The highlight of each year’s annual reception is the Springboard Award, given to a grant recipient who has shown extraordinary progress in serving students and building a stronger, more sustainable organization. In 2017, Chef Latrice McArthur won the award for her impact as the founder of Bella Cuisine Kids Cooking Club.
Bella Cuisine aims to put an end to childhood obesity, by making healthy eating part of young people’s daily lives. Local chefs volunteer their time to lead cooking classes, guiding children step-by-step through recipes while teaching the basics of kitchen safety. Students also tend community gardens, harvesting produce that they can bring home to their families.
“In terms of what Springboard looks for—a good idea, engaged students and a determined leader—Latrice’s program was a slam dunk,” in the words of one member.
“Invest in good people. Similar to buying a good stock. It’s the people. Some of the best people I’ve met in my life were Springboard grantees.”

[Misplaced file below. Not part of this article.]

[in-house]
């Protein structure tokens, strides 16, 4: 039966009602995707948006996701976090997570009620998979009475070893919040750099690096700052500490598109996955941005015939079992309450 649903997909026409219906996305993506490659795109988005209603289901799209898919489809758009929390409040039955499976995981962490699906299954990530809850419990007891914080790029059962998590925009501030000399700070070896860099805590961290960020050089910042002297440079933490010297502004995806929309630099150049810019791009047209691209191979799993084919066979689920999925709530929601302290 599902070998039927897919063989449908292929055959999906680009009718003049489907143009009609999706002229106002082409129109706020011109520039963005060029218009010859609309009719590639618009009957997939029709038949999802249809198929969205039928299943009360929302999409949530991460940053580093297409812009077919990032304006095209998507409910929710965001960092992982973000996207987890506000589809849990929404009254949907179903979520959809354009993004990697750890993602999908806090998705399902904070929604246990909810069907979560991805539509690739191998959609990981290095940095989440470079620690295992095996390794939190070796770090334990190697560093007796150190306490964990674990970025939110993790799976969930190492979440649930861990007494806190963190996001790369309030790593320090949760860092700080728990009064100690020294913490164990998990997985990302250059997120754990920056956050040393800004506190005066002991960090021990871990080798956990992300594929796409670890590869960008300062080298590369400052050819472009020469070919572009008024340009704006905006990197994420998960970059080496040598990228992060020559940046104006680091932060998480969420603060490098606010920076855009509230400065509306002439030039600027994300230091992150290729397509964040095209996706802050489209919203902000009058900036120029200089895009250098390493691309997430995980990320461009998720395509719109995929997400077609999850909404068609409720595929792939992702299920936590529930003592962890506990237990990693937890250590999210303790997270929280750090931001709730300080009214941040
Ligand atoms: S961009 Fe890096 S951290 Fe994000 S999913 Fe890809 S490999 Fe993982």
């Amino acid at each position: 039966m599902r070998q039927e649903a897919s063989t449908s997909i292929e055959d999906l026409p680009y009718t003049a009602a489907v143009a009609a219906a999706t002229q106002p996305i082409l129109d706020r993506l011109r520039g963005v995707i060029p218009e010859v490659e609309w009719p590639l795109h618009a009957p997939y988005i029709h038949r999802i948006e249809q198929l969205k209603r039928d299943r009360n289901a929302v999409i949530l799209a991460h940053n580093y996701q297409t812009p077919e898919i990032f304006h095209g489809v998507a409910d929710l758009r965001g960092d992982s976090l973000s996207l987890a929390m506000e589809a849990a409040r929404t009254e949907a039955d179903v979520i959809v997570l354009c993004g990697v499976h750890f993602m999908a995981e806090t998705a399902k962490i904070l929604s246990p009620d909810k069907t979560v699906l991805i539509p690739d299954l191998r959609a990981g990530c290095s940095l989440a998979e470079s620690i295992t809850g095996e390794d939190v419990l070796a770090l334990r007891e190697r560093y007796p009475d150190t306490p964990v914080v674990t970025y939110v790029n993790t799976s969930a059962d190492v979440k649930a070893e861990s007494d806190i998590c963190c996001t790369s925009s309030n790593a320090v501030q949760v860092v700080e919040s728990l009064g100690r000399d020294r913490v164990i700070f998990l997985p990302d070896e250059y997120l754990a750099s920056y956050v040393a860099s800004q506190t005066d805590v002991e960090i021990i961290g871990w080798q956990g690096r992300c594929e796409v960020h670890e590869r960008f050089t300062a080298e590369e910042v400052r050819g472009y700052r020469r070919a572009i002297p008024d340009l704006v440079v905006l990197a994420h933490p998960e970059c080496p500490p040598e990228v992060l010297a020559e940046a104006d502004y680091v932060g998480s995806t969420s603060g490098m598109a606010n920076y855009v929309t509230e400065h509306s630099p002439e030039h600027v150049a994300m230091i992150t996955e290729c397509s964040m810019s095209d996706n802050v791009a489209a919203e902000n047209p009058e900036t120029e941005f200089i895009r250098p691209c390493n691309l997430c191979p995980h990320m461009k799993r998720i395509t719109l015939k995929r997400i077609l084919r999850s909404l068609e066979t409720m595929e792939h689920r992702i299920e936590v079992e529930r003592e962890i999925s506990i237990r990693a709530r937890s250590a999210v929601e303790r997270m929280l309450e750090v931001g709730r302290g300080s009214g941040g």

But as McArthur explained while accepting the award, “When I was first introduced to Springboard, we had just six reliable students. I was on the verge of giving up.”
“It has been a formidable challenge and one that we have not won outright,” McArthur said. “But we have reached so many youth, and had a positive influence on their health and familial relationships. We have also provided access to trusted adults that they would not have had otherwise—and have now grown to over 725 students in 3 states.”
Bella Cuisine’s growth has also included an innovative partnership with the Chicago Police Department that brings kids and police officers together in the kitchen, building up trust as they learn and cook together. The program was awarded a $25,000 Peace Grant from the Emerson Collective, founded by late Apple CEO Steve Jobs’ wife Laurene Powell Jobs.